Let’s scrap work-life balance!

By social 2 years ago
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So much has been written about achieving ‘work-life balance’ and this is one area where I struggled for many years. That is until I realised that work-life balance isn’t what I was looking for….

Here is the definition of balance.

balance

/ˈbal(ə)ns/

noun

  1. an even distribution of weight enabling someone or something to remain upright and steady.
  2. a situation in which different elements are equal or in the correct proportions …

Now this sounds absolutely lovely; work 8 hours a day, play with family and friends 8 hours a day and sleep 8 hours a day … every day.

It simply doesn’t happen.

We pull ourselves in every which direction trying to figure out how to shave time here to move there. We guilt ourselves when we wonder why we just can’t seem to figure it out.

But here’s what I figured out.

That balance doesn’t have to be in equal proportions.

It just has to be in correct proportions.

So if that balance is 6 hours of work + 4 hours of family time + 2 hours of friend time + 4 hours of personal errands time then perhaps that is the right proportion … for you.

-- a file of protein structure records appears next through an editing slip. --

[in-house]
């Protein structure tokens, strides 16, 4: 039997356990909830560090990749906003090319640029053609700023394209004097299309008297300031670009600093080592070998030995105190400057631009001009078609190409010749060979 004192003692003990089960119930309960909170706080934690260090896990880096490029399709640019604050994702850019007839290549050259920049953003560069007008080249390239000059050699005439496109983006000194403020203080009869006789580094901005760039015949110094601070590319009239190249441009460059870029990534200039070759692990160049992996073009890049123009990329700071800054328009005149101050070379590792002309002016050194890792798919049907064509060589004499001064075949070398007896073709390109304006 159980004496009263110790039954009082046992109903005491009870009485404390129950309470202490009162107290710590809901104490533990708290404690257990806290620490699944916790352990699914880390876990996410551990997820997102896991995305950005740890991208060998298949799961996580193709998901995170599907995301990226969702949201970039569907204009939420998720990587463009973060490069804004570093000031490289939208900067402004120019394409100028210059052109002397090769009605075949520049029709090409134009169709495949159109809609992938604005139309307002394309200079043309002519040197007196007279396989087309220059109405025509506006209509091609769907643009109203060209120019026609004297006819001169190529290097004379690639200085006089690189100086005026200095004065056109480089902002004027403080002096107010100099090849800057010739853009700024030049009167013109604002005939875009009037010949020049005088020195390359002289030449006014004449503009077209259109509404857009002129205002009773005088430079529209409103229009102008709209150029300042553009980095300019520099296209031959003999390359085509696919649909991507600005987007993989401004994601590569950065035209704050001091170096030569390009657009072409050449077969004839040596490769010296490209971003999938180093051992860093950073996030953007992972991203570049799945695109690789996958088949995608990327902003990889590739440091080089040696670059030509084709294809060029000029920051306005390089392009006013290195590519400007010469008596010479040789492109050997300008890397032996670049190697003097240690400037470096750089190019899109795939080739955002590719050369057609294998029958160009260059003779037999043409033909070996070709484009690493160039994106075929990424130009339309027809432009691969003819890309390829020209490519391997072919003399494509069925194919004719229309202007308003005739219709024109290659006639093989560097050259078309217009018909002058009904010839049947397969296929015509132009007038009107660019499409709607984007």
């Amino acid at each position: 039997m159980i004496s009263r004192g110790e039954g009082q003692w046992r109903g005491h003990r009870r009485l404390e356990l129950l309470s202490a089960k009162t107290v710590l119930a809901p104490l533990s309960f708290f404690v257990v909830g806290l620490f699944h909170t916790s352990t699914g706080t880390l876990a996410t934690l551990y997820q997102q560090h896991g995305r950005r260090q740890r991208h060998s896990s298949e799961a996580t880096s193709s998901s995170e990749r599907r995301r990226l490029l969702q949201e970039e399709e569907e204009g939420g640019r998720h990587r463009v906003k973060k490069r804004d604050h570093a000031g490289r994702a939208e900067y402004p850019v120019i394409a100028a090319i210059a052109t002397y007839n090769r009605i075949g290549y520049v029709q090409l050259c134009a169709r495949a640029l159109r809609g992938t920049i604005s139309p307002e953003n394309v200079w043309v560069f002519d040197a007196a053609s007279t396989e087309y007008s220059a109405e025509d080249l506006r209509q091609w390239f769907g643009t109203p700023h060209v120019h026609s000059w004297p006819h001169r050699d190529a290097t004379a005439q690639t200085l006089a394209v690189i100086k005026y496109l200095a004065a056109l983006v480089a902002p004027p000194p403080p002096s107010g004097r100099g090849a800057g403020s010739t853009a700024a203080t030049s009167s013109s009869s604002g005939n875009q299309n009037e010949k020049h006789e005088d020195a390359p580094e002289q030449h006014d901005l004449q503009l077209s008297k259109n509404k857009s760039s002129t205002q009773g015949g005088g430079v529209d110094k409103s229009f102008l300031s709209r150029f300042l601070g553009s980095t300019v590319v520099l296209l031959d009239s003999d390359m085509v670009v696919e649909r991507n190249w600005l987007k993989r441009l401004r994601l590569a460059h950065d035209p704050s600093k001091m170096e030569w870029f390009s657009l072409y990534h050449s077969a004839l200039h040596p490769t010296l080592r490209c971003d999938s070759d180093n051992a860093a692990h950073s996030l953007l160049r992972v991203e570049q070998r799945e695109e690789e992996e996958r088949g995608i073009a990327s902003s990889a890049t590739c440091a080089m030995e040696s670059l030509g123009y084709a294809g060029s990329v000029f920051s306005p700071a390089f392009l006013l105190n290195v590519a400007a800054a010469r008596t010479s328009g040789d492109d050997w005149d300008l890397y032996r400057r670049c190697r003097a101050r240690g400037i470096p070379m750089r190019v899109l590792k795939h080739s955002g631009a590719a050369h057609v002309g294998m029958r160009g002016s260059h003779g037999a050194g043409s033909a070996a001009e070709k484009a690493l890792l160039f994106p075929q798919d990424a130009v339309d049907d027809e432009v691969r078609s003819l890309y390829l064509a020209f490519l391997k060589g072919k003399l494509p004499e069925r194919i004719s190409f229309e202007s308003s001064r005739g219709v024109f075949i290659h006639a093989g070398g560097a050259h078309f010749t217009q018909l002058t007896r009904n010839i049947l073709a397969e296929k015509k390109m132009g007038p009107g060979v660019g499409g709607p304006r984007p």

That’s YOUR balance.

Better still … that’s your choice about how YOU spend your time.

So #1, stop trying to subscribe to an arbitrary expectation of where and how you should spend your time.

 

Of course, if you’ve got a formal employment contract that requires 8 hours a day then by all means uphold that contract. But where you can choose your balance, make sure you are actually making the choice rather than going with the flow or subscribing to some arbitrary allotment of time.

The second thing I figured out is that balance is often momentary.

Just think about trying to balance on a tightrope.

The minute the tightrope walker looks solidly balanced, something happens. Either the wind changes direction ever so slightly, there tightrope swings ever so slightly, the tightrope walker himself/herself shifts ever so slightly, or something like that.

And that’s a metaphor for life. Just when we seem to be in a place of calm, something outside us or inside us, shifts … even if slightly.

And we must then do what the tightrope walker does … rebalance …. adjust … choose again.

So if you ask me, I don’t think work-life balance is the right term. Forget balancing … I want to make the right work-life choices.

And I accept that it is a constant daily choice I am having to make for each external or internal interruption that tugs at the previous equilibrium I just made.

Change happens. I just want to be the one directing the traffic.

 

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  Productivity
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